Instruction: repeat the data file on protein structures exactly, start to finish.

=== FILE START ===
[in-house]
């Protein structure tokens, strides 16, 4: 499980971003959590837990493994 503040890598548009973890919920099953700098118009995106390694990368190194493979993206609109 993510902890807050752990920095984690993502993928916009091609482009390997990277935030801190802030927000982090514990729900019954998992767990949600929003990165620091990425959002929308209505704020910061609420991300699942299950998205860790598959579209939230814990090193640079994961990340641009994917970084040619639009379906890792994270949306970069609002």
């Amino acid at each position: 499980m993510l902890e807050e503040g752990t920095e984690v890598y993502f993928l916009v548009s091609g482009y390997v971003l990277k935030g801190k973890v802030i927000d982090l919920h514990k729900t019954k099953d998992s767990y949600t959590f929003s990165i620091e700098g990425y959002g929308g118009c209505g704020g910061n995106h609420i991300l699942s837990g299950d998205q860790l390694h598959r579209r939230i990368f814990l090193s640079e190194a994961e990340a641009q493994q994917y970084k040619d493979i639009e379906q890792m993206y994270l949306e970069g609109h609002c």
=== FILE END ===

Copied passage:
[in-house]
């Protein structure tokens, strides 16, 4: 499980971003959590837990493994 503040890598548009973890919920099953700098118009995106390694990368190194493979993206609109 993510902890807050752990920095984690993502993928916009091609482009390997990277935030801190802030927000982090514990729900019954998992767990949600929003990165620091990425959002929308209505704020910061609420991300699942299950998205860790598959579209939230814990090193640079994961990340641009994917970084040619639009379906890792994270949306970069609002």
């Amino acid at each position: 499980m993510l902890e807050e503040g752990t920095e984690v890598y993502f993928l916009v548009s091609g482009y390997v971003l990277k935030g801190k973890v802030i927000d982090l919920h514990k729900t019954k099953d998992s767990y949600t959590f929003s990165i620091e700098g990425y959002g929308g118009c209505g704020g910061n995106h609420i991300l699942s837990g299950d998205q860790l390694h598959r579209r939230i990368f814990l090193s640079e190194a994961e990340a641009q493994q994917y970084k040619d493979i639009e379906q890792m993206y994270l949306e970069g609109h609002c």